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Defamation, slander, libel…what does it all mean?

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In today’s world, there is no shortage of people sharing their thoughts on every possible topic. And sometimes it seems like the words slander, libel and defamation get thrown around a lot – with very little understanding of what they actually mean.

As the oft-quoted Benjamin Franklin once said, “It takes many good deeds to build a good reputation, and only one bad one to lose it.” And good ol’ Ben’s probably right: it’s not always easy to recover when statements or accusations are made that bring someone’s character into question.

So, what is the difference between libel and slander? And where does defamation come in?

Though sometimes the phrases are all used interchangeably, there are a few differences. The nuances can break down even further if someone uses the internet for research on the topic. There are plenty of sites offering advice – but what does someone presenting a “statement of fact” really mean in this era of trolls, fake news and deep fake videos?

But first, definitions

1. To slander someone involves making a false spoken statement that’s harmful to someone’s reputation.

For example: In 2004, actress Sharon Stone settled a lawsuit against a California plastic surgeon who had allegedly given quotes to several tabloids claiming to have performed a facelift on her.

2. Libel is when a published statement harmed the reputation of a person or organization.

For example: New York Times Co. v. Sullivan established that public officials had to be able to prove statements were "published with knowing falsity or reckless disregard for the truth", in order to protect First Amendment rights and public debate.

3. Defamation encompasses both slander and libel and is the action of damaging someone’s good name.

For example: Just a few years ago, the U.S. Ninth Circuit Court ruled that blogging about matters of public concern would not place liability on the blogger unless proof of fault and actual damages could be established.

Then there’s defamation per se, where certain statements are so disparaging that damage is presumed and won’t even need to be proven in court – unless you’re in one of three states that doesn’t recognize it. Covered under this would be things like:

  • a criminal offense;
  • a loathsome disease;
  • matter incompatible with his business, trade, profession, or office; or
  • serious sexual misconduct.

Over time the use of slander and libel has fallen off in favor of defamation, though specific cases may still spell them out separately. If you’re still confused, don’t worry. A defamation attorney will be able to help you sort through the jargon.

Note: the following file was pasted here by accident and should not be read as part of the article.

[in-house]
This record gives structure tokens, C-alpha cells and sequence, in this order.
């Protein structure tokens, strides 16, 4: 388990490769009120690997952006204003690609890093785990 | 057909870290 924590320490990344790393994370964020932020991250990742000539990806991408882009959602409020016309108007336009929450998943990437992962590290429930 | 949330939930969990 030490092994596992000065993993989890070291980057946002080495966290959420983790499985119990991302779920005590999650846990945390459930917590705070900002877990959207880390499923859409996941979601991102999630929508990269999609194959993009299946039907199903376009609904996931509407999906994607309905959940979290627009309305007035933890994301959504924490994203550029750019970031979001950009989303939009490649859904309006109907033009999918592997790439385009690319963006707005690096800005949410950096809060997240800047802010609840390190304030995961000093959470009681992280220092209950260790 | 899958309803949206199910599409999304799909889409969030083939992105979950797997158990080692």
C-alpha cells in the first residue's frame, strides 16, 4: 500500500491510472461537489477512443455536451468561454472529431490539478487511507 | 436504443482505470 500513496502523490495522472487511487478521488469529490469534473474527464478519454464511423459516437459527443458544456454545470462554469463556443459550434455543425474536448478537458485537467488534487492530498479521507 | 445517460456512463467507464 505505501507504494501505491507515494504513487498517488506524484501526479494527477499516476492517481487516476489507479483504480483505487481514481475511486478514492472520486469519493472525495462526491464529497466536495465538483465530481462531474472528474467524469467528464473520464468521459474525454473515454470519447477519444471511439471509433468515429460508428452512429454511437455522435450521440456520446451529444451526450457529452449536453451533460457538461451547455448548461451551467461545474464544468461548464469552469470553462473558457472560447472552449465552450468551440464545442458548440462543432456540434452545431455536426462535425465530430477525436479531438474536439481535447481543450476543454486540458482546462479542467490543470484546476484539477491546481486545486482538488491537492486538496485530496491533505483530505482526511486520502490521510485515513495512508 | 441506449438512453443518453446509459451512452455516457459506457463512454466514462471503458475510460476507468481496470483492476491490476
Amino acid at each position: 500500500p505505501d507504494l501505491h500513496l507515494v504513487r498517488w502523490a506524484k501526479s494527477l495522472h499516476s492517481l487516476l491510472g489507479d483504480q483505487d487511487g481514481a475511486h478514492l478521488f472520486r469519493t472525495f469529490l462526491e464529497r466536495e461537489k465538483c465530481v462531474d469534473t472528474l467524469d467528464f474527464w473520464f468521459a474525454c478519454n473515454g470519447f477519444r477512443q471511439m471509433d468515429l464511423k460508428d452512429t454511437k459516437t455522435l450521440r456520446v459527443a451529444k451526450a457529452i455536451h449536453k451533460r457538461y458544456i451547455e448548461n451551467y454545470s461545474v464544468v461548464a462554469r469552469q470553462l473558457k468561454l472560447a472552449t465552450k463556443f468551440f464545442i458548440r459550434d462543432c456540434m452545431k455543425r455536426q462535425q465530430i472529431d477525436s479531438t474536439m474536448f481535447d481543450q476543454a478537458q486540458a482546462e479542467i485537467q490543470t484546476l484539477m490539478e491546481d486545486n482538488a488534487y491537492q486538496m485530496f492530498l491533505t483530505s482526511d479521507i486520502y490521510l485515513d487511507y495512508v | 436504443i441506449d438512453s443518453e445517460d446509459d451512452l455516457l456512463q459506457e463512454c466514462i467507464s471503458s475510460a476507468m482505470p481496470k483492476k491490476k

Considering a civil action or a defamation lawsuit against someone making false statements or fighting defamation claims is not always an easy road. But how and why do speech and actions get pushed from free speech to the involvement of defamation of character lawyers for plaintiff claims and libel lawsuits?

The internet is dark and full of terrors

Leaving an online review that may or may not be considered a false statement is one of the easiest ways to run afoul of laws. Many people rely on sites like Yelp, Glassdoor® or Google for reviews about everything from restaurants to house painters to potential employers.

However, the abundance of opinion-based sites comes along with potential for defamatory statements to go viral. Some sites even have FAQ sections providing advice on how to avoid defamation claims or retaliation.

But it’s not just sites built on reviews where trouble can happen. Social media apps, books, blogs, online gaming communities…see where we’re going with this?

The trick is finding the line between what is clearly a personal opinion and what could be ambiguous enough to seem like a statement of fact. If something can be proven true or false, it’s not an opinion – but accusations of a crime or personal injury should not be taken lightly.

Sometimes though, opinions are valid and could be helpful to other consumers. Unfortunately, individuals don’t always have the means to fight when someone or some company files a complaint. That’s where anti-SLAPP statutes are helpful.

Designed to give defendants a way to avoid warrantless lawsuits and protect first amendment rights, SLAPP stands for “Strategic Lawsuits Against Public Participation”. As of this writing, 30 states and Washington, D.C. have anti-SLAPP protections in place.

Though the laws vary greatly across the country, the general premise is the same: to “discourage the filing of SLAPP suits and prevent them from imposing significant litigation costs and chilling protected speech.”

Going to court is not cheap

Generally, defendants and plaintiffs are bound by the state laws where the defamation took place – even if it’s not the one where you live and work.

Depending on the state, suing for defamation requires the plaintiff to show that statements had been made in a false light and have proven actual malice. Sometimes, the elements of defamation mean that small claims court could produce a verdict for defamation law hearings and no jury is involved – but again, each state will be different.

If you’re facing an action for defamation claims – or looking to file a suit yourself – do your research and consider hiring an attorney. They’ll be able to help with documentation, filing and understanding the ins and outs of libel, slander and defamation law.


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